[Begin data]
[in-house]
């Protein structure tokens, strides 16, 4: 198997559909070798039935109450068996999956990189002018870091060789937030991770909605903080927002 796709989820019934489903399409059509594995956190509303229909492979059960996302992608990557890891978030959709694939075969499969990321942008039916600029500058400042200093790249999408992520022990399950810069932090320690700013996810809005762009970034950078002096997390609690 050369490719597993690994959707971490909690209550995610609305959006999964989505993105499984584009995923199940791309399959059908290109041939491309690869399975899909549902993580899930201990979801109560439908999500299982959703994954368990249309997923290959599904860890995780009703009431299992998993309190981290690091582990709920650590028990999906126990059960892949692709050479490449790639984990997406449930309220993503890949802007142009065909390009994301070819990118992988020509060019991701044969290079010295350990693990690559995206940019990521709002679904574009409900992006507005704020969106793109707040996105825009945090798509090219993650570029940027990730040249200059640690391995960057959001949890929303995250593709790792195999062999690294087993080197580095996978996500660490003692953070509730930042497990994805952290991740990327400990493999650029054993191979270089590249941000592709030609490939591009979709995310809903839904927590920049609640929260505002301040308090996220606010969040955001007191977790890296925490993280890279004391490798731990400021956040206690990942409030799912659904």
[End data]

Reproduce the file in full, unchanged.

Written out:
[in-house]
């Protein structure tokens, strides 16, 4: 198997559909070798039935109450068996999956990189002018870091060789937030991770909605903080927002 796709989820019934489903399409059509594995956190509303229909492979059960996302992608990557890891978030959709694939075969499969990321942008039916600029500058400042200093790249999408992520022990399950810069932090320690700013996810809005762009970034950078002096997390609690 050369490719597993690994959707971490909690209550995610609305959006999964989505993105499984584009995923199940791309399959059908290109041939491309690869399975899909549902993580899930201990979801109560439908999500299982959703994954368990249309997923290959599904860890995780009703009431299992998993309190981290690091582990709920650590028990999906126990059960892949692709050479490449790639984990997406449930309220993503890949802007142009065909390009994301070819990118992988020509060019991701044969290079010295350990693990690559995206940019990521709002679904574009409900992006507005704020969106793109707040996105825009945090798509090219993650570029940027990730040249200059640690391995960057959001949890929303995250593709790792195999062999690294087993080197580095996978996500660490003692953070509730930042497990994805952290991740990327400990493999650029054993191979270089590249941000592709030609490939591009979709995310809903839904927590920049609640929260505002301040308090996220606010969040955001007191977790890296925490993280890279004391490798731990400021956040206690990942409030799912659904």